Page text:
23 Oct 2016, 13:22 CDT, Ferndale, Arkansas
Tomorrow starts early voting here in my home state. Our choices will be, for me and many of my fellow Americans, a tough decision to make. Do we vote for one of the two leading candidates and make our votes “actually count”, or do we vote for one of the others running, or perhaps write in ourselves in this crazy election? The former sounds like the right thing to do, even if it makes me queasy one way or the other. The middle is the more sane choice, perhaps. The latter is just silly but totally considerable given options 1 and 2. But, voting is a privilege that many do not get to do, so I must vote this year for the voiceless in our society.
The voiceless – who are they? Maybe you’ll disagree with some of my list, but the voiceless to me are the people who are too infirmed or mentally deficient, due to age or general insanity, to actually be able to vote. Those in the nursing home who will be affected by the choices we make, but who can no longer eat or drink on their own, much less exercise the right to vote. Those felons among us who made a bad decision somewhere in the past, a goofy stupid choice like a hot check or drugs when they were 19, but for whatever reason still have no voting rights. Those who are too young to vote but who will be greatly impacted over the next four years by what we older people choose in the coming weeks. All of those people,around the world who have no say at all in our election, but for whom humanitarian aid means the difference between life and death, for whom a decision we make prevents the military coup that causes their whole family to disappear, for whom rescue from a dictator-led nation is the only ticket to a life well lived. All of those people are depending on you and me. All of those people need us to make a good decision. When you think about it, it’s a heck of a responsibility.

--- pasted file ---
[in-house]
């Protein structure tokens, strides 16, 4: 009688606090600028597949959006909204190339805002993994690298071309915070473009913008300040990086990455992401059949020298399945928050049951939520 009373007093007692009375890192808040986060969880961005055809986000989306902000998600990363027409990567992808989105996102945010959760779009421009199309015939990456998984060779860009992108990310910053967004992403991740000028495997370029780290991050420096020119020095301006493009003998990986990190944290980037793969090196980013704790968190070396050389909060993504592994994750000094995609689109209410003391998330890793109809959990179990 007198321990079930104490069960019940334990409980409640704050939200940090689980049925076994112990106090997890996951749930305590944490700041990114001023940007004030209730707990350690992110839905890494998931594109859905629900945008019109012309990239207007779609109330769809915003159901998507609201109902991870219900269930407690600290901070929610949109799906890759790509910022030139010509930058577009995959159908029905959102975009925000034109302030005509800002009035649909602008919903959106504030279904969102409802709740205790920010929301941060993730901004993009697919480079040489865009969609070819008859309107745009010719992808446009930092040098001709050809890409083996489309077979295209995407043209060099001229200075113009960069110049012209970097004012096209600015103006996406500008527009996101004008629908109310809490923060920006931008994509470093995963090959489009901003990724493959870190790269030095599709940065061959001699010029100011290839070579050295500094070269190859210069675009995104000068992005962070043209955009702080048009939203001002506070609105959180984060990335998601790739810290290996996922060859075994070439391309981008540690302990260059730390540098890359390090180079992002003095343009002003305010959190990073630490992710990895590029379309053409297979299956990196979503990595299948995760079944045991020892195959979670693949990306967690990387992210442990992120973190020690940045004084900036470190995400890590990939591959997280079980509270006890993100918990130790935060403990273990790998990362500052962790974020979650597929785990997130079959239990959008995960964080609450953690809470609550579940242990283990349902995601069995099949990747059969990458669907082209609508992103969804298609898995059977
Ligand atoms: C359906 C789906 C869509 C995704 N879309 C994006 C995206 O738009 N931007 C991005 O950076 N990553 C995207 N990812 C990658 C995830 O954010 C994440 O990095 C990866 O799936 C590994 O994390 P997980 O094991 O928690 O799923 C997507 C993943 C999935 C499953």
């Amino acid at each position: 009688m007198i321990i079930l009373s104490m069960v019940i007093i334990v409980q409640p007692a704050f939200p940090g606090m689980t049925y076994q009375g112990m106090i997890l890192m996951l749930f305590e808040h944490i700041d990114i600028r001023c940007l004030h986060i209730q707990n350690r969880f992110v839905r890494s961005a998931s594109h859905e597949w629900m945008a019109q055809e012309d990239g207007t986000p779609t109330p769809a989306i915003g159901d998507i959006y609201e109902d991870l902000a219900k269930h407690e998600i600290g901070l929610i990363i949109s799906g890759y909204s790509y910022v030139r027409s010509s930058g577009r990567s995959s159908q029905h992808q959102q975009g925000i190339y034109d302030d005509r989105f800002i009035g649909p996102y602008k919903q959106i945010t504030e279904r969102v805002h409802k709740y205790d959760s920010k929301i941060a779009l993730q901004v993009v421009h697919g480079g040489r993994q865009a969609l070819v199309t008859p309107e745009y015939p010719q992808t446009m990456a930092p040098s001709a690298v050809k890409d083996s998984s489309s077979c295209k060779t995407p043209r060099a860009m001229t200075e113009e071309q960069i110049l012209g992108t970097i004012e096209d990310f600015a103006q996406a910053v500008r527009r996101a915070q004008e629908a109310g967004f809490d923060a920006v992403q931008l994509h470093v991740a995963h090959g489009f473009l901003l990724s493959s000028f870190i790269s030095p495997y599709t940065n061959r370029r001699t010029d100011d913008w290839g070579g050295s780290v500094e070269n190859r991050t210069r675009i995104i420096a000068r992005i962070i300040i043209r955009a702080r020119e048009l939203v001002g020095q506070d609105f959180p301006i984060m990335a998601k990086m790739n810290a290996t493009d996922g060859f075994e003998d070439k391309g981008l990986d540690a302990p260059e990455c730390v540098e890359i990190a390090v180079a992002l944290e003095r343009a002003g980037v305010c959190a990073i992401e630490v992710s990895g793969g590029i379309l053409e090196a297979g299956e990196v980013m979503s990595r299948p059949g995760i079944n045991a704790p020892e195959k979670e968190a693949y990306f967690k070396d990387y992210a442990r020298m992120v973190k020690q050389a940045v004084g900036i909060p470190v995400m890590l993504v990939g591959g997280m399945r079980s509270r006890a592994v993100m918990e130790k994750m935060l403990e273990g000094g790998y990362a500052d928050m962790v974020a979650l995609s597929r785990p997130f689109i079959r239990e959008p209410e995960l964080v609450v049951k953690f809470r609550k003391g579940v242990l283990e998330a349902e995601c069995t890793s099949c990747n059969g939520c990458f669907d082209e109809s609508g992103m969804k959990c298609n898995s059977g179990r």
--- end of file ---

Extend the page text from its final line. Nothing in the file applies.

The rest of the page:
I once had a relative who didn’t vote. The person just didn’t believe it was important enough. “My vote doesn’t count,” was a mantra repeated every two or four years, just because of the electoral college and the way the system works. Never mind the local races and other constitutional amendments and other issues on the ballot, all of which definitely have an impact on one’s life. This person just didn’t take the time. Unfortunately, when you have the opportunity to do so and choose not to vote, as the saying goes, you also give up your right to complain about who got elected, what amendments and propositions were passed, and how those things impact you. That saying is never truer every four years when we have a presidential election.
I’m not here to tell you for whom to vote. Like religion and some other touchy subjects, it’s up to you to decide for whom your vote will be cast. It’s up to you to get in your car, ride the bus or the train, or walk, to your nearest polling location and cast your vote. If not for you, cast it for your elderly relatives, for your children, for your brother in prison for drugs, for the friend from childhood who is now in a mental institution. Do it not just for yourself, it do it for the country – to paraphrase Kennedy.
Regardless of which way you vote, change will occur. Just as when a new leader takes over at your job, changing policies and bringing in new staff members to replace you or those you have worked with for many years, change will happen based on the results of this election. Someone may be able to get a prescription for medical marijuana and get off the hydros they have been taking for years. Someone may be able to get funding for a project to better her state, there may be a new sheriff or judge elected who will go all Tommy Robinson on crime, or after many months a new SCOTUS judge will be able to take the bench so that every case isn’t 4-4.
You know who makes that change? You do. It doesn’t happen without you. Don’t give up the right to help elect, pass, or fail something that is important to you and important to the voiceless in our society and around the world. Go. Vote.